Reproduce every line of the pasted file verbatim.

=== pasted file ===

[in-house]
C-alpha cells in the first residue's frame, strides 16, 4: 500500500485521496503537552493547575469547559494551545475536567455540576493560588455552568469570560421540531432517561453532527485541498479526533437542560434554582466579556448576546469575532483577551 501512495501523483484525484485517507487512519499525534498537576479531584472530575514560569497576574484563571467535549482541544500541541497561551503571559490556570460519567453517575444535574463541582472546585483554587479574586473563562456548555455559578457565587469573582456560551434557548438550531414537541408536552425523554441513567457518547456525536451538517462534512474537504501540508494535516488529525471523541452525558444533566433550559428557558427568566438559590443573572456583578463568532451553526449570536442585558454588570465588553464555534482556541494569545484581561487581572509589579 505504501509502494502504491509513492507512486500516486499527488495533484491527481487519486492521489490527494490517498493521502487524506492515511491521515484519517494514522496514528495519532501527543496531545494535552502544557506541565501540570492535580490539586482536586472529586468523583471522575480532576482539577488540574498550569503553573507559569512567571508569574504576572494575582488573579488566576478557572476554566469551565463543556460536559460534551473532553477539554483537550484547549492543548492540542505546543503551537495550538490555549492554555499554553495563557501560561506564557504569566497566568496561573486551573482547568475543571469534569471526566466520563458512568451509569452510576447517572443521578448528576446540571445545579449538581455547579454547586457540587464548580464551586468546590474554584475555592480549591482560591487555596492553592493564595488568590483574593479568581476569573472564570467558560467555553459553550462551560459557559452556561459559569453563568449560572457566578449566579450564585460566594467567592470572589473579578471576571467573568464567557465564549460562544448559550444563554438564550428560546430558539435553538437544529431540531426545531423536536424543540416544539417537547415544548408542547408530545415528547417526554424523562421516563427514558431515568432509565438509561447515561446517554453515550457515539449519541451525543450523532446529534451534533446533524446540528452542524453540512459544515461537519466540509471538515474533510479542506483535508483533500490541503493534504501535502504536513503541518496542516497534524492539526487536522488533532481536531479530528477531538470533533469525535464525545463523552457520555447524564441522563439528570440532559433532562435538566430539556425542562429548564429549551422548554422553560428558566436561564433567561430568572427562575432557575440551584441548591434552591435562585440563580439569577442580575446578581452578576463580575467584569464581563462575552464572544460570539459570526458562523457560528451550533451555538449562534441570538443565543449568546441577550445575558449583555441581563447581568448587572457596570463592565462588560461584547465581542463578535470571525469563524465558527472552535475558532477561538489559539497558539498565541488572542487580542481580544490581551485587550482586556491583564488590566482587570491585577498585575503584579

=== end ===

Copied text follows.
[in-house]
C-alpha cells in the first residue's frame, strides 16, 4: 500500500485521496503537552493547575469547559494551545475536567455540576493560588455552568469570560421540531432517561453532527485541498479526533437542560434554582466579556448576546469575532483577551 501512495501523483484525484485517507487512519499525534498537576479531584472530575514560569497576574484563571467535549482541544500541541497561551503571559490556570460519567453517575444535574463541582472546585483554587479574586473563562456548555455559578457565587469573582456560551434557548438550531414537541408536552425523554441513567457518547456525536451538517462534512474537504501540508494535516488529525471523541452525558444533566433550559428557558427568566438559590443573572456583578463568532451553526449570536442585558454588570465588553464555534482556541494569545484581561487581572509589579 505504501509502494502504491509513492507512486500516486499527488495533484491527481487519486492521489490527494490517498493521502487524506492515511491521515484519517494514522496514528495519532501527543496531545494535552502544557506541565501540570492535580490539586482536586472529586468523583471522575480532576482539577488540574498550569503553573507559569512567571508569574504576572494575582488573579488566576478557572476554566469551565463543556460536559460534551473532553477539554483537550484547549492543548492540542505546543503551537495550538490555549492554555499554553495563557501560561506564557504569566497566568496561573486551573482547568475543571469534569471526566466520563458512568451509569452510576447517572443521578448528576446540571445545579449538581455547579454547586457540587464548580464551586468546590474554584475555592480549591482560591487555596492553592493564595488568590483574593479568581476569573472564570467558560467555553459553550462551560459557559452556561459559569453563568449560572457566578449566579450564585460566594467567592470572589473579578471576571467573568464567557465564549460562544448559550444563554438564550428560546430558539435553538437544529431540531426545531423536536424543540416544539417537547415544548408542547408530545415528547417526554424523562421516563427514558431515568432509565438509561447515561446517554453515550457515539449519541451525543450523532446529534451534533446533524446540528452542524453540512459544515461537519466540509471538515474533510479542506483535508483533500490541503493534504501535502504536513503541518496542516497534524492539526487536522488533532481536531479530528477531538470533533469525535464525545463523552457520555447524564441522563439528570440532559433532562435538566430539556425542562429548564429549551422548554422553560428558566436561564433567561430568572427562575432557575440551584441548591434552591435562585440563580439569577442580575446578581452578576463580575467584569464581563462575552464572544460570539459570526458562523457560528451550533451555538449562534441570538443565543449568546441577550445575558449583555441581563447581568448587572457596570463592565462588560461584547465581542463578535470571525469563524465558527472552535475558532477561538489559539497558539498565541488572542487580542481580544490581551485587550482586556491583564488590566482587570491585577498585575503584579